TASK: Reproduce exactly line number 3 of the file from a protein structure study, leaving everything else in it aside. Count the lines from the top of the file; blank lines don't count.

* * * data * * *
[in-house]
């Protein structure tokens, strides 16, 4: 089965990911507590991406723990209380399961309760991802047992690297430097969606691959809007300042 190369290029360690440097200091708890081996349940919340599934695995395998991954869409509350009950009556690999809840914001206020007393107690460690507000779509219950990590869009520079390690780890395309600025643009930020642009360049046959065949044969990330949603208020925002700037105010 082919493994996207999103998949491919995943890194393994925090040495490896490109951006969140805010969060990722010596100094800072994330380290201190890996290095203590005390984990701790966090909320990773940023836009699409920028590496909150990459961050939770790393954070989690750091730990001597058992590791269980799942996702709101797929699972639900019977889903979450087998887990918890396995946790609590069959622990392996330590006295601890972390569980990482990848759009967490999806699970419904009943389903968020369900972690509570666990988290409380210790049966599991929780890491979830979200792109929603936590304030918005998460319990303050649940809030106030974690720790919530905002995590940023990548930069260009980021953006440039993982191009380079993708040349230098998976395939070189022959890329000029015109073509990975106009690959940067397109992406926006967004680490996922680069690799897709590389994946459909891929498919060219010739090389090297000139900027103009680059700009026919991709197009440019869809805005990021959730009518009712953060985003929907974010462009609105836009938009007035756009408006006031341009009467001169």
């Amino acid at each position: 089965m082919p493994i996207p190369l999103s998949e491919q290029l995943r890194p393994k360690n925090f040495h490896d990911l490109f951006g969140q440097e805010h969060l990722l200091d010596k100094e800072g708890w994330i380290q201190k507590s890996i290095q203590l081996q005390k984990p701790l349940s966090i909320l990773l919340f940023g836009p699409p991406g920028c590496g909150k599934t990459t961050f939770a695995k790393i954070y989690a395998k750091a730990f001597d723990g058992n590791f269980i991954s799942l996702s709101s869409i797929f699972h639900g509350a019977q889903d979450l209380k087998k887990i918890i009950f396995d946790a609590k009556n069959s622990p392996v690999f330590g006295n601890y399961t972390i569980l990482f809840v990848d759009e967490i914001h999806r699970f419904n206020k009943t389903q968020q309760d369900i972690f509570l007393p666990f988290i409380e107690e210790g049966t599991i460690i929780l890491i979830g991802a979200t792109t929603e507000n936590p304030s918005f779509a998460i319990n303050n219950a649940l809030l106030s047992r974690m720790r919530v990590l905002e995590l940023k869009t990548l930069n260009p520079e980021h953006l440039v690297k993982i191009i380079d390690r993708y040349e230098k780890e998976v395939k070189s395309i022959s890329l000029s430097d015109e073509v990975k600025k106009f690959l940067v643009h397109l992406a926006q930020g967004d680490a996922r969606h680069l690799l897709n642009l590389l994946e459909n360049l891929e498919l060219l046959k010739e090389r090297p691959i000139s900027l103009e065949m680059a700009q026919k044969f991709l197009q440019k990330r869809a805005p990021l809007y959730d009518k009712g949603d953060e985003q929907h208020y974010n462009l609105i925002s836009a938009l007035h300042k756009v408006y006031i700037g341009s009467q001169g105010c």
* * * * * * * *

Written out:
């Amino acid at each position: 089965m082919p493994i996207p190369l999103s998949e491919q290029l995943r890194p393994k360690n925090f040495h490896d990911l490109f951006g969140q440097e805010h969060l990722l200091d010596k100094e800072g708890w994330i380290q201190k507590s890996i290095q203590l081996q005390k984990p701790l349940s966090i909320l990773l919340f940023g836009p699409p991406g920028c590496g909150k599934t990459t961050f939770a695995k790393i954070y989690a395998k750091a730990f001597d723990g058992n590791f269980i991954s799942l996702s709101s869409i797929f699972h639900g509350a019977q889903d979450l209380k087998k887990i918890i009950f396995d946790a609590k009556n069959s622990p392996v690999f330590g006295n601890y399961t972390i569980l990482f809840v990848d759009e967490i914001h999806r699970f419904n206020k009943t389903q968020q309760d369900i972690f509570l007393p666990f988290i409380e107690e210790g049966t599991i460690i929780l890491i979830g991802a979200t792109t929603e507000n936590p304030s918005f779509a998460i319990n303050n219950a649940l809030l106030s047992r974690m720790r919530v990590l905002e995590l940023k869009t990548l930069n260009p520079e980021h953006l440039v690297k993982i191009i380079d390690r993708y040349e230098k780890e998976v395939k070189s395309i022959s890329l000029s430097d015109e073509v990975k600025k106009f690959l940067v643009h397109l992406a926006q930020g967004d680490a996922r969606h680069l690799l897709n642009l590389l994946e459909n360049l891929e498919l060219l046959k010739e090389r090297p691959i000139s900027l103009e065949m680059a700009q026919k044969f991709l197009q440019k990330r869809a805005p990021l809007y959730d009518k009712g949603d953060e985003q929907h208020y974010n462009l609105i925002s836009a938009l007035h300042k756009v408006y006031i700037g341009s009467q001169g105010c």